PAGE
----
Large cargo bay with the third-row seats folded. FCA's popular Stow' n Go middle row seats are not available on the hybrid as the battery pack resides where the seats are usually stowed 

Pricing
The least expensive Pacifica Hybrid is priced at $53,475, with our sunroof-equipped Limited model bearing an MSRP of $58,640. Nappa leather, cooled seats, a premium audio system, navigation and a DVD entertainment system are all standard on the Hybrid Limited. At just $4000 more than a Touring L, the Limited package is an outstanding bargain and well worth stumping up for. Compared with a comparably equipped conventional Pacifica Limited, the advanced powertrain of the Hybrid Limited appears to come at no extra cost. While the MSRPs of similarly equipped conventional and hybrid Pacificas are very close, the $4000 rebate from FCA available on the conventional Pacifica Limited (in July 2018) essentially opens up a sizeable gap in the true transaction prices of the conventional and hybrid variants. Quebec offers a $8000 taxpayer subsidized rebate for Pacifica Hybrid buyers and British Columbia provides a $5000 rebate to those who select the hybrid version of the van. Ontario’s new provincial government has eliminated to generous $14,000 rebate that was available to Pacifica Hybrid buyers before July 11, 2018. This move will no doubt slow sales of the Hybrid which was very popular with buyers in Ontario. Reasonable value leasing for a new Hybrid Limited in July 2018. Depreciation has traditionally been a big factor with FCA's minivans, especially high-end ones. Few used Pacificas have changed hands yet so it is difficult to say whether the van will keep its value better than its predecessors.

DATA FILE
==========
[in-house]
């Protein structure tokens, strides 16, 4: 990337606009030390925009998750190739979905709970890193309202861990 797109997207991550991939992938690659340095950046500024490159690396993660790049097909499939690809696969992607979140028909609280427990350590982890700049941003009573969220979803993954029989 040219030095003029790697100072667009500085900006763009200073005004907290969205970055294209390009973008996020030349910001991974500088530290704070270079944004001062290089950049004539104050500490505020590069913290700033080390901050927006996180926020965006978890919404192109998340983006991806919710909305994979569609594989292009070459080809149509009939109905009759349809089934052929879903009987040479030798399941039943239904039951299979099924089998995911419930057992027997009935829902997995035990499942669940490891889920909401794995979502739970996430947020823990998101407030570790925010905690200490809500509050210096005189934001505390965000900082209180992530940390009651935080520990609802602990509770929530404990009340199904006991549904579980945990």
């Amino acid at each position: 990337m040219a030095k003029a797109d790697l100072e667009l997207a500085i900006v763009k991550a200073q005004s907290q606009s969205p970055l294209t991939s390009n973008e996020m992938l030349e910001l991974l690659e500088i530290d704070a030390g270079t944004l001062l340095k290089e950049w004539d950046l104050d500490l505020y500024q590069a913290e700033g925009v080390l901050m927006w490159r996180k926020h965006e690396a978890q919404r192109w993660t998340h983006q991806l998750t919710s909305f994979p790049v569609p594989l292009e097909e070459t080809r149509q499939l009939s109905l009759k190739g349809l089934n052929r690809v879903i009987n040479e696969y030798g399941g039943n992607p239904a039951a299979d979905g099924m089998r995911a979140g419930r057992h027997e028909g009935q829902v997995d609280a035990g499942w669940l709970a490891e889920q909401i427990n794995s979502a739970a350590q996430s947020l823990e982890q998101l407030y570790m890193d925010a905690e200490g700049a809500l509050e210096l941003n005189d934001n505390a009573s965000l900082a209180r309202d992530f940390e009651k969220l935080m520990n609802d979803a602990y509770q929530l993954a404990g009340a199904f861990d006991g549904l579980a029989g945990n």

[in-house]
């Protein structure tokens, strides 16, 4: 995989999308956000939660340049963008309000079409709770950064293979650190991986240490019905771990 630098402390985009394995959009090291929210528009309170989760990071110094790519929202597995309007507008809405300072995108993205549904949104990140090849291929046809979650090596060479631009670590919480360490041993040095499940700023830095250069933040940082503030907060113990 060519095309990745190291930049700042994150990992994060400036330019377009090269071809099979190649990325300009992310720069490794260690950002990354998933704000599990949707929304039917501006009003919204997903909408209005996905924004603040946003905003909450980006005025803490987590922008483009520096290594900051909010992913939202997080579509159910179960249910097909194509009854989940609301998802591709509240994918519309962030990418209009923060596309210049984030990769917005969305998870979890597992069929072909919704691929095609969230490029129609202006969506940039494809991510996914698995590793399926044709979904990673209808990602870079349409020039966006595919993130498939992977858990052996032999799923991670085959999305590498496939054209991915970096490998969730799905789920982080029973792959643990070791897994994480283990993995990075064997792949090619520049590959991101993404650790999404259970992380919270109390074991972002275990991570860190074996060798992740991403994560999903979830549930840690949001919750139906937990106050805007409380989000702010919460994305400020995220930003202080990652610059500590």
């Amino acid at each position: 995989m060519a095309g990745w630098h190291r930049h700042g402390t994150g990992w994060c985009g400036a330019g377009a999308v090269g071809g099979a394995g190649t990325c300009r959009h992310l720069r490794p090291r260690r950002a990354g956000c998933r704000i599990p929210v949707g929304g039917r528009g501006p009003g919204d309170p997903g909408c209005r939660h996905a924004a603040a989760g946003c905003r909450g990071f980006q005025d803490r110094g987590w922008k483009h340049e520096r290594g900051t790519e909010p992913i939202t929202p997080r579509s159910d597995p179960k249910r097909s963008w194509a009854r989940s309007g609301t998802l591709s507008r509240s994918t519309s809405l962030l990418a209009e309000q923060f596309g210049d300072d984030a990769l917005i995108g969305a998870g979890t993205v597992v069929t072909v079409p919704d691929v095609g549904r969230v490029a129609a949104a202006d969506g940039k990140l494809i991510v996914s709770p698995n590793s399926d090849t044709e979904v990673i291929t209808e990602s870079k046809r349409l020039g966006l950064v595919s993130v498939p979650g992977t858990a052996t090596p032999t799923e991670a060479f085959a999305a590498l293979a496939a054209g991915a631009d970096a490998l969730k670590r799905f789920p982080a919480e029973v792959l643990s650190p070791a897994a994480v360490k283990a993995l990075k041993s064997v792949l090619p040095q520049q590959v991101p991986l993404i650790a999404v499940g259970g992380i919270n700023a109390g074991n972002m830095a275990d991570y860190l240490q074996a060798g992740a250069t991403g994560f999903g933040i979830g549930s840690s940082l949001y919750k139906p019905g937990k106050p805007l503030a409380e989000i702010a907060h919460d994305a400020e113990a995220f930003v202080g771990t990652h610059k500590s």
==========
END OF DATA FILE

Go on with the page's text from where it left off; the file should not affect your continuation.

The complex hybrid powertrain works very well and was developed in house by FCA

Reliability
The reliability of the Pacifica’s hybrid system and its transmission are totally unknown. Though not long on the market, the conventional Pacifica and the hybrid have so far generated very few complaints from owners, but it is really to early to state whether the vehicle will prove durable. If you plan to buy a Pacifica Hybrid, an extended warranty from FCA might be a good idea. Opting for a seven year/115,000 kilometer comprehensive warranty from FCA will set you back $4045, which leads to speculation that FCA expects that this vehicle may require more than just regular servicing once the basic warranty has run out.  

Discreet hybrid badge on the Pacifica's tailgate 

Summary
On the positive side of the ledger, FCA, with the Chrysler Pacifica Hybrid, has designed and executed a technical tour-de-force. The Pacifica Hybrid is a quick and quiet vehicle that is both a pleasure to drive and astonishingly economical in day-to-day driving. On the cautionary side of the equation, the durability of the fiercely complex nature of the technology that enables the Pacifica Hybrid to function so superbly, is, as of yet, unproven.